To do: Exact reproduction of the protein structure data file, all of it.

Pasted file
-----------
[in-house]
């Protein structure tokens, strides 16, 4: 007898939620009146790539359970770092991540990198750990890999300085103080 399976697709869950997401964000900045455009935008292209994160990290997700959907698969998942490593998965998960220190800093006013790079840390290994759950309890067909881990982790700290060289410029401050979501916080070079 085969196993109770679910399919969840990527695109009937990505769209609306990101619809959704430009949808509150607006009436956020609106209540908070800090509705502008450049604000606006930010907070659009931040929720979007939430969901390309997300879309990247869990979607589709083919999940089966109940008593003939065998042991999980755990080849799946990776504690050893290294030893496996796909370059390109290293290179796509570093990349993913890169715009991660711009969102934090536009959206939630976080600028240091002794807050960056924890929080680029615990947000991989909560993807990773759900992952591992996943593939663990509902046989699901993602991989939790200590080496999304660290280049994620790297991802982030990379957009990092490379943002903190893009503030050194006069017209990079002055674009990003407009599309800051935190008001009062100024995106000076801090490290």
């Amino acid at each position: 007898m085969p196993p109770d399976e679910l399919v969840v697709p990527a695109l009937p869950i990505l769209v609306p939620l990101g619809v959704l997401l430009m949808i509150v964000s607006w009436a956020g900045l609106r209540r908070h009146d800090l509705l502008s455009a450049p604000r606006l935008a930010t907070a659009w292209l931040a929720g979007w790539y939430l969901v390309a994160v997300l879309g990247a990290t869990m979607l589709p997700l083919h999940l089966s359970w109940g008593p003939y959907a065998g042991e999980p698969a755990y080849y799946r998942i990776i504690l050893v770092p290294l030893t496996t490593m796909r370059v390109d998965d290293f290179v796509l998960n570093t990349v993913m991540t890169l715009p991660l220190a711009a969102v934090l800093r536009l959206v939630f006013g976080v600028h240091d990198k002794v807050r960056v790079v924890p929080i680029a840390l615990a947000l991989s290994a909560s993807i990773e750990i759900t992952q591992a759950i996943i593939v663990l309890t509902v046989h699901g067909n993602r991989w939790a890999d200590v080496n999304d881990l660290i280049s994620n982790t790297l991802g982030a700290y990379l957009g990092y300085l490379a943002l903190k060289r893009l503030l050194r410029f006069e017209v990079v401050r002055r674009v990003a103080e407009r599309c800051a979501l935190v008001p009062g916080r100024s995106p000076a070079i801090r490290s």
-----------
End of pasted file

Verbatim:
[in-house]
């Protein structure tokens, strides 16, 4: 007898939620009146790539359970770092991540990198750990890999300085103080 399976697709869950997401964000900045455009935008292209994160990290997700959907698969998942490593998965998960220190800093006013790079840390290994759950309890067909881990982790700290060289410029401050979501916080070079 085969196993109770679910399919969840990527695109009937990505769209609306990101619809959704430009949808509150607006009436956020609106209540908070800090509705502008450049604000606006930010907070659009931040929720979007939430969901390309997300879309990247869990979607589709083919999940089966109940008593003939065998042991999980755990080849799946990776504690050893290294030893496996796909370059390109290293290179796509570093990349993913890169715009991660711009969102934090536009959206939630976080600028240091002794807050960056924890929080680029615990947000991989909560993807990773759900992952591992996943593939663990509902046989699901993602991989939790200590080496999304660290280049994620790297991802982030990379957009990092490379943002903190893009503030050194006069017209990079002055674009990003407009599309800051935190008001009062100024995106000076801090490290």
């Amino acid at each position: 007898m085969p196993p109770d399976e679910l399919v969840v697709p990527a695109l009937p869950i990505l769209v609306p939620l990101g619809v959704l997401l430009m949808i509150v964000s607006w009436a956020g900045l609106r209540r908070h009146d800090l509705l502008s455009a450049p604000r606006l935008a930010t907070a659009w292209l931040a929720g979007w790539y939430l969901v390309a994160v997300l879309g990247a990290t869990m979607l589709p997700l083919h999940l089966s359970w109940g008593p003939y959907a065998g042991e999980p698969a755990y080849y799946r998942i990776i504690l050893v770092p290294l030893t496996t490593m796909r370059v390109d998965d290293f290179v796509l998960n570093t990349v993913m991540t890169l715009p991660l220190a711009a969102v934090l800093r536009l959206v939630f006013g976080v600028h240091d990198k002794v807050r960056v790079v924890p929080i680029a840390l615990a947000l991989s290994a909560s993807i990773e750990i759900t992952q591992a759950i996943i593939v663990l309890t509902v046989h699901g067909n993602r991989w939790a890999d200590v080496n999304d881990l660290i280049s994620n982790t790297l991802g982030a700290y990379l957009g990092y300085l490379a943002l903190k060289r893009l503030l050194r410029f006069e017209v990079v401050r002055r674009v990003a103080e407009r599309c800051a979501l935190v008001p009062g916080r100024s995106p000076a070079i801090r490290s």